The crucial word here is “bilateral.” The Mexican divorce in Perrin was bilateral: both parents
appeared, one in person and one through counsel, in the divorce proceeding in the Mexican
court. Id. at 109. The crucial distinction is that, in the instant case, Plaintiff has offered no
evidence that the Jordanian Divorce was bilateral. Plaintiff did not file any factual statements
pursuant to Local Civil Rule 56.1(a), and so Plaintiff’s factual contentions are limited to his
opposition brief, which contains a section with the heading, “Statement of Facts.” (Pl.’s Opp.
Br. at 6.) In this section, Plaintiff alleges: “Plaintiff's father filed for a revocable divorce with
the Jordanian Sharia Court on September 12th, 1981 which became final/irrevocable on
December 12th, 1981.” (Id.) Thus Plaintiff alleges only that his father obtained a unilateral
divorce in Jordan. Plaintiff’s opposition brief offers no evidence that Plaintiff’s mother
participated in the Jordanian Divorce in any way. Plaintiff’s opposition brief fails to reckon
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with the legal significance of the fact that his father obtained a unilateral divorce, not a bilateral
In federal court, judicial recognition of a decree of a foreign state is a matter of comity.
Perrin, 408 F.2d at 109. As already quoted, the Third Circuit in Perrin held that the recognition
of a bilateral Mexican divorce, as a matter of comity, did not offend any public policy. Id. at
111. The Court further explained this reasoning:
Ordinarily, the recognition in the United States of such a foreign decree will
depend upon whether at least one of the spouses was domiciled in the foreign
state when the decree of divorce was rendered. Certainly “mail order” divorce
decrees in which neither spouse has appeared personally in the foreign
jurisdiction are not recognized here. And this appears to be equally true in the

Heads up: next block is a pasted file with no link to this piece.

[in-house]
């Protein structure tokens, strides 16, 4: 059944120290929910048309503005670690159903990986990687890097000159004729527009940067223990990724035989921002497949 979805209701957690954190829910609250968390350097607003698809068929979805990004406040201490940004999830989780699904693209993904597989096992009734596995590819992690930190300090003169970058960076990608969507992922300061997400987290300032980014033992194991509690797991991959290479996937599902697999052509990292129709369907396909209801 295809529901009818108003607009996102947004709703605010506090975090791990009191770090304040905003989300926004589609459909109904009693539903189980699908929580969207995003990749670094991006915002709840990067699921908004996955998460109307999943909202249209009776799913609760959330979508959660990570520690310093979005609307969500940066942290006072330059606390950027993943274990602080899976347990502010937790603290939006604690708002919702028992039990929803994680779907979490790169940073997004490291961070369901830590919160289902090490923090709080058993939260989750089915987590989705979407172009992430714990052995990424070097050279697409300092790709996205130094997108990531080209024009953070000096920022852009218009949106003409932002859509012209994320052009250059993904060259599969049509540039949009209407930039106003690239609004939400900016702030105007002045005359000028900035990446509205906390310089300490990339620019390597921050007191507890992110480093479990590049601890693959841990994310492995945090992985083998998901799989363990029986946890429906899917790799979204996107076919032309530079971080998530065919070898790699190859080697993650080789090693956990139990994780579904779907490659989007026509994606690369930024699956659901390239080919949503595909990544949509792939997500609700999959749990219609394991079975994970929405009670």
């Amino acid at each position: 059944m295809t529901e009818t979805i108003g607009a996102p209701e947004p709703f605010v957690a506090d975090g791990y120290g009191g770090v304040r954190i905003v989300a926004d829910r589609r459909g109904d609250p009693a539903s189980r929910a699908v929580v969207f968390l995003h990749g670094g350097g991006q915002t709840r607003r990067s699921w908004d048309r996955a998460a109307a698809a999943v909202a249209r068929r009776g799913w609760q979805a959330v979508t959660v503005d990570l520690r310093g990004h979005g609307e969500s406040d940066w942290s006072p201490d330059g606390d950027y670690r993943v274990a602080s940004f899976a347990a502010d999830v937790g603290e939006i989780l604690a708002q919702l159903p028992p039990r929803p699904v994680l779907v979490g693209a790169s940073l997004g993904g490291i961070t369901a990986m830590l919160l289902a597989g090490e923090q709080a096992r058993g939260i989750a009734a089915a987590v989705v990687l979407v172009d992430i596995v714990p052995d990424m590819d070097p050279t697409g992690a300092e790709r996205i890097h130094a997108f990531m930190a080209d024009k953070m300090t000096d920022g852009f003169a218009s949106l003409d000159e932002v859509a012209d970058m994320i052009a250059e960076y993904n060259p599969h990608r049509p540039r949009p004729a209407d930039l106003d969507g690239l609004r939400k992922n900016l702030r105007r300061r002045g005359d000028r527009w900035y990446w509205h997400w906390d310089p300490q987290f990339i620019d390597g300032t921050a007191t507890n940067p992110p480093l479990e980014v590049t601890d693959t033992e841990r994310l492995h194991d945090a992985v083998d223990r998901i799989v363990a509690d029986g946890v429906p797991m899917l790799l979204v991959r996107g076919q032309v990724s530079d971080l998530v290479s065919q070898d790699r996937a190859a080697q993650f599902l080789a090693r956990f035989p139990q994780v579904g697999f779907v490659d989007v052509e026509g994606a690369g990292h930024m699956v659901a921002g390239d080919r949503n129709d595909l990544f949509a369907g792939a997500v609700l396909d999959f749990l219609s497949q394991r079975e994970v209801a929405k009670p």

case of ex parte divorce decrees in which an absent defendant is served only
extraterritorially or constructively and does not actually appear or file an answer
in the action.
Id. at 109. In the instant case, Plaintiff does not allege that his mother actually appeared in the
divorce proceeding in Jordan in 1981, nor that she filed an answer. Nor does Plaintiff allege any
facts from which this Court could infer that his mother was served in any meaningful way.
Pursuant to Perrin, the Jordanian Divorce is not recognized under Third Circuit law.
The Government also cites the Third Circuit’s decision in Morgan:
We hold that a legal separation for purposes of § 1432(a) occurs only upon a
formal governmental action, such as a decree issued by a court of competent
jurisdiction that, under the laws of a state or nation having jurisdiction over the
marriage, alters the marital relationship of the parties.
Morgan, 432 F.3d at 234. Applying this principle to the instant case, this Court asks whether
there is evidence to support a finding that the Jordanian Divorce was issued by a court of
competent jurisdiction, under the laws of a nation having jurisdiction over the marriage. The
answer is no, Plaintiff has offered no such evidence. The Supreme Court has held: “Under our
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system of law, judicial power to grant a divorce – jurisdiction, strictly speaking – is founded on
domicil.” Williams v. North Carolina, 325 U.S. 226, 229 (1945). There is no dispute that, at
the time of the Jordanian Divorce, Plaintiff’s mother and father were both domiciled in the state
of Ohio. Plaintiff contends, however, that both of his parents “obviously submitted personally
to the jurisdiction of the Sharia Court.” (Pl.’s Opp. Br. at 22.) Plaintiff’s brief contains no
argument or evidence to support this conclusory assertion, and this Court cannot credit it.
The Government has argued that the Jordanian Divorce is not recognized under Third
Circuit law because it was not issued by a court of competent jurisdiction, as required by
Morgan. On this basis, the Government moved for summary judgment, arguing that Plaintiff
cannot prove that, when his father was naturalized, there was a legal separation, as required by 8
U.S.C. § 1432(a). Plaintiff has not offered evidence sufficient to persuade a jury that the
Jordanian Divorce constitutes a legal separation, for purposes of 8 U.S.C. § 1432(a), and thus has
failed to defeat Defendants’ motion for summary judgment.
This Court finds that the Government has shown, pursuant to Federal Rule of Civil
Procedure 56(a), that there is no genuine dispute as to any material fact and the Government is
entitled to judgment as a matter of law. Plaintiff has failed to meet his burden of proof of
entitlement to citizenship. The Court concludes that Plaintiff is not entitled to United States
citizenship. The motion for summary judgment will be granted, and Judgment will be entered in
Defendants’ favor on the Amended Complaint in its entirety.
s/ Stanley R. Chesler
STANLEY R. CHESLER, U.S.D.J.
Dated: October 15, 2020